One thing that bothers me about hygiene discussions is the subtle note of superiority that tends to creep into the conversation and kill discussions about the nuances of social history. The subject tends to be a conversation stopper, one reason being that being clean is a value that is so entrenched in our society, especially in female society, that few women feel comfortable saying that its okay with them if an author admits that the heroine wears only two dresses in a week and washes them on Saturday.
In other words, if I say that I dont mind reading about a historical house that is not as clean as a modern one, will people think that my house is not clean? The subject of cleanliness has an emotional component and a kind of one upmanship that is hard to overcome. Here is an example from modern life. Years ago Oprah Winfrey did a show about an alcoholic woman who neglected her family terribly. She had two children. She let the house and laundry go completely except to make sure that her kids had clean clothes for school. The house became so dirty and disorderly that some parts were impassable. The womans husband also did nothing. He would come home from work and ignore the mess. One day Child Welfare raided the house and took the kids. This was a huge wake-up call. The woman went into rehab and stopped drinking. But the house was still such a disgusting mess that the authorities refused to return the children. In an act of kindness, the neighbors came and cleaned the womans house. It took days and a dumpster. Oprah had pictures and they were awful. The authorities returned the children. Now the woman is a reformed Mrs. Clean and a great housekeeper.
My reaction to this was Isnt it horrible that this woman drank so much that she didnt take care of her children, and also, isnt it horrible that the father of these children let things get to this point? (Throughout the show he was treated like a victim who for some unexplained reason was incapable of running a vacuum.) I also imagined that the children had suffered in many other ways. They must not have received attention or help with school, that they must have been eating poorly. The dirty house, bad as it was, was probably the least of it. In other words, to me it was a straightforward alcohol abuse case. But the reaction of people in the audience and on the Oprah.com message boards was different. Few even noticed that the woman had been drinking all day. To most of the posters it was all about being a good housekeeper. Some people even wrote I dont care how much she drank, or how depressed she was, she could have cleaned the house, implying that if the house had been clean the drinking might not have been so bad.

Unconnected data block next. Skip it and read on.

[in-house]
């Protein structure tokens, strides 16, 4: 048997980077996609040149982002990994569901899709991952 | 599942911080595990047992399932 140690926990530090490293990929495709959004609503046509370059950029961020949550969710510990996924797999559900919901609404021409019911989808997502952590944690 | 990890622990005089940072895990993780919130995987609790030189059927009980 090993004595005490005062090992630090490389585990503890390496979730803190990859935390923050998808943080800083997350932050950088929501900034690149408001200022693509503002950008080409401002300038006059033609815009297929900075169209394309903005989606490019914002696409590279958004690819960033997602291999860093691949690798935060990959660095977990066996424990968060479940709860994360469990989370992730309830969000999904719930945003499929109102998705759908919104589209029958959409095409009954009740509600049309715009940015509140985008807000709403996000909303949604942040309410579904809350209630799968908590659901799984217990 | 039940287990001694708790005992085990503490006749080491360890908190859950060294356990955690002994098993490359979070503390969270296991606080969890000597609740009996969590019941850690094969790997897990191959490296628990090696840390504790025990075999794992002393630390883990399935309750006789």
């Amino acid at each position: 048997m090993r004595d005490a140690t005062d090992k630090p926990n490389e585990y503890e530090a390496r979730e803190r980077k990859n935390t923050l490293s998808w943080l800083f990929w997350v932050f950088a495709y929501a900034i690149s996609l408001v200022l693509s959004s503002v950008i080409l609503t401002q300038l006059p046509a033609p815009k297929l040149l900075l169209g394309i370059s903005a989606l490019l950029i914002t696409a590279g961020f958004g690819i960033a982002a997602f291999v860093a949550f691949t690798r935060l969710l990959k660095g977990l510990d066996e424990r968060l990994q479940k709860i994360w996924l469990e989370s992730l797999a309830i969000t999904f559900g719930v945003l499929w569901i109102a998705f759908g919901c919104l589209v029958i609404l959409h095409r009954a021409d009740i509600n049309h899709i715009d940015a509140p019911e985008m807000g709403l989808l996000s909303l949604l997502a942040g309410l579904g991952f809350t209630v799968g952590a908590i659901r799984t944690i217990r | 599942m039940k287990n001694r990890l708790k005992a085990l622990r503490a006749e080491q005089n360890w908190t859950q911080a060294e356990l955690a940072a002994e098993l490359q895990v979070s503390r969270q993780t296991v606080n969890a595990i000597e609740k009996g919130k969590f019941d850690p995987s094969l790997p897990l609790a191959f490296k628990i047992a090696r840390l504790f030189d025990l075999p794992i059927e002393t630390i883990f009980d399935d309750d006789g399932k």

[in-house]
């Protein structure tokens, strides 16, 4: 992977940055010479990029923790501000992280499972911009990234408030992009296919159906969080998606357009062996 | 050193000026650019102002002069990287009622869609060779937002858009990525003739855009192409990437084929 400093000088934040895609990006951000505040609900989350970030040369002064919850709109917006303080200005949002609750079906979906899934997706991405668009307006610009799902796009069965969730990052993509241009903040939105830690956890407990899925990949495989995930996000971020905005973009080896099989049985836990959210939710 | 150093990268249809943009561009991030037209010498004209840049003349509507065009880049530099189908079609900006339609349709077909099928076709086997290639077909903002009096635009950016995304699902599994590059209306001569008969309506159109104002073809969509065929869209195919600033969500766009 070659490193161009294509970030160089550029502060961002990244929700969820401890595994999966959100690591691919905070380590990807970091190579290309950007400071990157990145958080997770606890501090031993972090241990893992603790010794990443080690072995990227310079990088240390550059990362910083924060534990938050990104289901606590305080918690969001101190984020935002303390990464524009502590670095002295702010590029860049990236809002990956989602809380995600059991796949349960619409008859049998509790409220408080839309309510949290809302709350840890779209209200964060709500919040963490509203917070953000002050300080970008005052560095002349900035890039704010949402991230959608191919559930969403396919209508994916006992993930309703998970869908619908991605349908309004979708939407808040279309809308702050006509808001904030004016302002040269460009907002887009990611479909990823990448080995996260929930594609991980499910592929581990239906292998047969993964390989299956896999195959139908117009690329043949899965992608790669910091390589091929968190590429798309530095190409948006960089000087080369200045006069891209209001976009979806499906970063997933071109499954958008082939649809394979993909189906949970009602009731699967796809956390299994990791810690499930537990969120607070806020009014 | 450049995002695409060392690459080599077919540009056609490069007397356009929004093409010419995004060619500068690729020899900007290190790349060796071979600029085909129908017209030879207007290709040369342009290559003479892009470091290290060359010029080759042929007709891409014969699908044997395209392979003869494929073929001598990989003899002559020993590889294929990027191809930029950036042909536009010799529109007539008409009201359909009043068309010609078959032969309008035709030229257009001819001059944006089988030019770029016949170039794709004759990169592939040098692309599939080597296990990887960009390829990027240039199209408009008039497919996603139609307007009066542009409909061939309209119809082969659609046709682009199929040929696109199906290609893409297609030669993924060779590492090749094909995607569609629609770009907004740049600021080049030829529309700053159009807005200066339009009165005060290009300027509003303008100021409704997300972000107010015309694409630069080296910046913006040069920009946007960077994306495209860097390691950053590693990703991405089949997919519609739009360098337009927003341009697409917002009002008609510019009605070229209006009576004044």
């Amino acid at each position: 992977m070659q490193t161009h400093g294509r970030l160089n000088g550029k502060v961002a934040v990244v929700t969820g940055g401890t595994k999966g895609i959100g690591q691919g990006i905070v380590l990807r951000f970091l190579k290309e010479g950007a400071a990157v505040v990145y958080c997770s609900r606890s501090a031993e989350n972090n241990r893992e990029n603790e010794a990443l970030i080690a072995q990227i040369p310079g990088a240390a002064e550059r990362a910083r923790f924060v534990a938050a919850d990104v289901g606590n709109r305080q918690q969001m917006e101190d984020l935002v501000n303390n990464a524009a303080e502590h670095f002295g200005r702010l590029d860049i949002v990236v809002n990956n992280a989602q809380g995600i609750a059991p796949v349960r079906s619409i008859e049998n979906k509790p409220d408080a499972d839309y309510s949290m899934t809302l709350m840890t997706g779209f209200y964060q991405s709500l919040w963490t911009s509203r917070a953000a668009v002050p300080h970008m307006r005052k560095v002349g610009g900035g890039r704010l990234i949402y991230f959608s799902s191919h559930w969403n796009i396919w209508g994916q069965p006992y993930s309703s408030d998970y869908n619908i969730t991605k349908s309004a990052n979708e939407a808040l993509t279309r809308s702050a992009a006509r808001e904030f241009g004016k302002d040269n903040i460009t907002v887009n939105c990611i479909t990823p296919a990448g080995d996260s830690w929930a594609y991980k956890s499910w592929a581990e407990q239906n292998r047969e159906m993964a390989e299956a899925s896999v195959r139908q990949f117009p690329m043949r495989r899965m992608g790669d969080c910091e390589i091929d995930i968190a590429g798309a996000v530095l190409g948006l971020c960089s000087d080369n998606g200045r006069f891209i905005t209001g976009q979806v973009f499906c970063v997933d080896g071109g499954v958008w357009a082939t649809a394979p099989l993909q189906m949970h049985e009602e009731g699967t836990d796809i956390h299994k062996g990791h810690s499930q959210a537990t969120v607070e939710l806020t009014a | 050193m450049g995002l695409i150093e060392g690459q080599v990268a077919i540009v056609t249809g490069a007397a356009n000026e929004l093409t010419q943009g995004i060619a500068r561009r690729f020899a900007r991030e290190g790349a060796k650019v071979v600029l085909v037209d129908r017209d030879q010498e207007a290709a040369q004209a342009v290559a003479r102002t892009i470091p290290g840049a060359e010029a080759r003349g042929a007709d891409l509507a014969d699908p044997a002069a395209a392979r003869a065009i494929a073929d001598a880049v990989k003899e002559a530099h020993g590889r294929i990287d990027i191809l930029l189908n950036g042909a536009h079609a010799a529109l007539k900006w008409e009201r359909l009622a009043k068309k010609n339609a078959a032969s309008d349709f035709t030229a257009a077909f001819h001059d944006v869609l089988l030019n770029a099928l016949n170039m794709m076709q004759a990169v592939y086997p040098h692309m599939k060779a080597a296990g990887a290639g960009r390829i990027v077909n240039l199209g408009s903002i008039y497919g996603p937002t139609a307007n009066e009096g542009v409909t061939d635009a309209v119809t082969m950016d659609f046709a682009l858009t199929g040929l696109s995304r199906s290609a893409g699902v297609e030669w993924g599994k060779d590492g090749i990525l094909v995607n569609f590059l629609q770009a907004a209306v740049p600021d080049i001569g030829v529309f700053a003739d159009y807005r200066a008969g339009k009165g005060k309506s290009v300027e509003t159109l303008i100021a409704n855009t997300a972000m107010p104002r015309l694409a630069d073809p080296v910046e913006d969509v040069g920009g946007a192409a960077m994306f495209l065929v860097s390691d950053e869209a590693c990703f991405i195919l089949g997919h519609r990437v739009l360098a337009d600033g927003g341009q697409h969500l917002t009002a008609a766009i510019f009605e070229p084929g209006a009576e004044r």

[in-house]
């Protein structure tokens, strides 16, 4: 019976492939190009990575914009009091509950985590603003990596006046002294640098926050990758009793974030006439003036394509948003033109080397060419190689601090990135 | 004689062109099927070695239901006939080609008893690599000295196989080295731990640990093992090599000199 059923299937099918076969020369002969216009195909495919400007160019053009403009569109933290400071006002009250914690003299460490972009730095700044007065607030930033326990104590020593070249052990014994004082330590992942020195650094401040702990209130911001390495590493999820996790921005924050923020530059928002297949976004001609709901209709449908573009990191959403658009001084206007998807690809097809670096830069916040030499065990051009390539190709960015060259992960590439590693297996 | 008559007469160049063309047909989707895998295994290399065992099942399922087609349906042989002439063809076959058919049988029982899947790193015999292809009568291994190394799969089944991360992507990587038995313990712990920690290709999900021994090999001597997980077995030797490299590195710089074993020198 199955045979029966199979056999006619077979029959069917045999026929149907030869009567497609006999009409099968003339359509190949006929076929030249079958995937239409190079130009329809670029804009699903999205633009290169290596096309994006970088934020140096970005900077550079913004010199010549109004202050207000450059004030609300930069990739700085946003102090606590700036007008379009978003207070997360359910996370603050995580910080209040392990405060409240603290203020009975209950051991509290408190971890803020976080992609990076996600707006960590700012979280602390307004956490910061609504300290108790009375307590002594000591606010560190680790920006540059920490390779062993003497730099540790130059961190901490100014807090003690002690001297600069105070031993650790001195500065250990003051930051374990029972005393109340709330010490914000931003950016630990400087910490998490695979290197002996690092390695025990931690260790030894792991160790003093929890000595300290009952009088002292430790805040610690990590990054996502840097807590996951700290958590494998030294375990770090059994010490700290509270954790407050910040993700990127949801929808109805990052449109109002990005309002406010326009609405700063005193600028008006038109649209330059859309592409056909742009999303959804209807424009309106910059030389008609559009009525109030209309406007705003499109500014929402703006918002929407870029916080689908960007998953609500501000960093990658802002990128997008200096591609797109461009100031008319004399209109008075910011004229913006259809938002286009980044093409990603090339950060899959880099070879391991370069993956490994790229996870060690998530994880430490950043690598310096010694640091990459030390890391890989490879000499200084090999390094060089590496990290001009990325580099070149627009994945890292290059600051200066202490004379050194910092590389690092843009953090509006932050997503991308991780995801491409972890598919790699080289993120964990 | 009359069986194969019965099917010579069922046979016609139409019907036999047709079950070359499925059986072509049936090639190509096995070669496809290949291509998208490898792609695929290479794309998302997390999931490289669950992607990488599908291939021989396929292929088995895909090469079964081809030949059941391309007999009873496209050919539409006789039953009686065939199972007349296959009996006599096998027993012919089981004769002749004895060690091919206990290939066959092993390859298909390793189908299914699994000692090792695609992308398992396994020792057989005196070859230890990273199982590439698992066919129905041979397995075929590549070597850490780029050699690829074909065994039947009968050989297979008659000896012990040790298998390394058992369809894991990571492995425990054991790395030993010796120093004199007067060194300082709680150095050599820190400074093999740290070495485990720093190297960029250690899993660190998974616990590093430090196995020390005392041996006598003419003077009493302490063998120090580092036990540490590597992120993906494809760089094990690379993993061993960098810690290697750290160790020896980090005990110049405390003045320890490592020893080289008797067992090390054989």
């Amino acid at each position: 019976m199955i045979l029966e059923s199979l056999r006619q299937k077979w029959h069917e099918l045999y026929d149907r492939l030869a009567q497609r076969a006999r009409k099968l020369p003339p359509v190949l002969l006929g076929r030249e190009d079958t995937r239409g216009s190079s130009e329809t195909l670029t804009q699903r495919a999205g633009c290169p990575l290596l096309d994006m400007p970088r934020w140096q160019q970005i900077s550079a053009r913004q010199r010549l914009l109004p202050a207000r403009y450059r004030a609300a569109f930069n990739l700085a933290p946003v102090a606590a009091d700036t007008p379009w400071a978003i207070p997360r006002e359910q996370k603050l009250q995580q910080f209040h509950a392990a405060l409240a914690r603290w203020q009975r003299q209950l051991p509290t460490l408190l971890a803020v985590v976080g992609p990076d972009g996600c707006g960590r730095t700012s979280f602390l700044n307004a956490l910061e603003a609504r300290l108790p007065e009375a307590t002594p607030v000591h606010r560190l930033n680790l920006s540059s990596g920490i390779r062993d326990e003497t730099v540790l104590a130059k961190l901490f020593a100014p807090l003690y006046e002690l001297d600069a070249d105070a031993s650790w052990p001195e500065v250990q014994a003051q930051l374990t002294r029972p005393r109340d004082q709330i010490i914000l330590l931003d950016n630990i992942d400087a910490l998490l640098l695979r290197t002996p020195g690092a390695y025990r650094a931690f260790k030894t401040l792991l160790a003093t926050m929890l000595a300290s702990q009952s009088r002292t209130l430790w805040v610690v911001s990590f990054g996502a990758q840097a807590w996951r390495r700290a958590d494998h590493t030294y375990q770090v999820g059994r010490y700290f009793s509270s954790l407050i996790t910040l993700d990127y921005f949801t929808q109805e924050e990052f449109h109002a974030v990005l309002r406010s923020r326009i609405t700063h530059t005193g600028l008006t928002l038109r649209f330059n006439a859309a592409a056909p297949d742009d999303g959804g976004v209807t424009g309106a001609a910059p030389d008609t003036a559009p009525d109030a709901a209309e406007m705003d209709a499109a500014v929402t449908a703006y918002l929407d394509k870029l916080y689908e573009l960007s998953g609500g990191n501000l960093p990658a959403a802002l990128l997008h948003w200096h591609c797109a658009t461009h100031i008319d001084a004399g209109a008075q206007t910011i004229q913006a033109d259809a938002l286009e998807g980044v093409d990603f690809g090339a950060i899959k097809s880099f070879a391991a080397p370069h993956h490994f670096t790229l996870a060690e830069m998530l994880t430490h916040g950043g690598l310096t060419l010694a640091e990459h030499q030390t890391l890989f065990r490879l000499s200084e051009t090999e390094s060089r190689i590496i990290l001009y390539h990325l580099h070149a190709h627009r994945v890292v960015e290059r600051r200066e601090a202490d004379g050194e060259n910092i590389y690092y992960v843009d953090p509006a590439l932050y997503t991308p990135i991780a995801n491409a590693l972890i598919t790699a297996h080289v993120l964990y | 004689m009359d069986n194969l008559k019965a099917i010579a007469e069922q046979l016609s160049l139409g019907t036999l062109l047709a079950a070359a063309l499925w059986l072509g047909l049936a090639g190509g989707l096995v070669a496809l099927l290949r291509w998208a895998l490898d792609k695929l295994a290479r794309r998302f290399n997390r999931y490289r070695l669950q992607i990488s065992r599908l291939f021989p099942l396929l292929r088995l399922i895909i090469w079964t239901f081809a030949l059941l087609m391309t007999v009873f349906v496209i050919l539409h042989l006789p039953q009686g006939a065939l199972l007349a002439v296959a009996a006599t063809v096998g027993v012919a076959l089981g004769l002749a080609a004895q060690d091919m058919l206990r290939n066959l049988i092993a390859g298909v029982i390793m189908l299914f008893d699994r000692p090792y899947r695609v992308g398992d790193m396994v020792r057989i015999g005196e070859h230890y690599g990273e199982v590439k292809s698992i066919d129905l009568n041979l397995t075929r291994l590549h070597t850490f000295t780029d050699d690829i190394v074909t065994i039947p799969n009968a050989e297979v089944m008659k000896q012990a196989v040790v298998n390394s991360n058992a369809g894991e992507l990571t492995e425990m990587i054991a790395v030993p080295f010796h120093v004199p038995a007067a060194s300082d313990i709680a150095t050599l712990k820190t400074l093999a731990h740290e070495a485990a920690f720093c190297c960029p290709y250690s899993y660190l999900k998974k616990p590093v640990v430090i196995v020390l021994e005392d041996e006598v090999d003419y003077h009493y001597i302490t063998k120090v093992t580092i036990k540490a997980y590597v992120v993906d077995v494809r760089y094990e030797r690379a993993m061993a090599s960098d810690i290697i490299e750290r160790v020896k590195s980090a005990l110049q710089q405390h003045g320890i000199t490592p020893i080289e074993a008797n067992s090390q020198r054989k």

The people posting seemed to get a huge charge out of the conversation. No matter what else they did wrong in their lives, at least their houses were not such a mess as this womans. Even women who admitted they drank a lot got the chance to chime in and feel superior.
I have nothing against soap and water, but being preoccupied with showing how clean you are, and how dirt makes you ill can really limit your world view. In the 70’s when I first went to England, American guide books were full of B&Bs with a bathroom down the hall. It was often mentioned in these books that Europeans did not expect to shower daily. I remember conversations with my parents friends (who had been to Europe) going on and on about this in the most superior way. Some people even said they would not go to Europe because of the stories they had heard.
But when I actually went to England and Europe I quickly discovered that people looked and smelled pretty much the way they did in the U.S. Whether they realized it or not, I think many of my parents friends simply enjoyed feeling superior to Europeans (to whom they felt culturally inferior). But these people were spending so much time feeling superior that they missed telling really interesting stories and making worthwhile observations about their travels. Anyone who goes to China, the Middle East or other parts of the Third World today will see that not everyone has as much water or soap as Americans and Europeans. But contemporary writers do not go on and on about this because it is not terribly interesting and once you have said it it doesn’t really bear repeating.
And the same, to me, is true about advocating lack of accuracy in historical romance with the statement that romance readers dont want to read about hygiene. There is less and less original research being done for the books we read, and it shows. This past month Ive been reading older romances KinsalesThe Dream Hunter, BaloghsHeartless and PutneysVeils of Silk. All of these books show the result of painstaking research and the wonderful stories that can result. As I finished each one I realized how rare it is to come across a new book with so much detail.
There are a so many more interesting things than BO and a historically accurate hero or heroine wouldn’t notice it anyway. Like so many others I have learned a lot of history from historical novels. Jane Smiley’s The All True Adventures of Liddy Newton told me more about bloody Kansas than years of elementary school textbooks. And Kenneth Roberts taught me more about the food colonials ate than anything I’ve ever read.
Finally, Laura Ingalls Wilder’s Little House on the Prairie contains and amazing scene where Ma uses her one day off on the trail to wash the clothing of the entire family in a stream and iron them! (This woman was a saint.) She must have washed cloth diapers as well, as little Carrie was a baby then. I am sure that everyone must have been pretty dirty before Ma washed the clothing – but it says something about her and her values that that was what she did.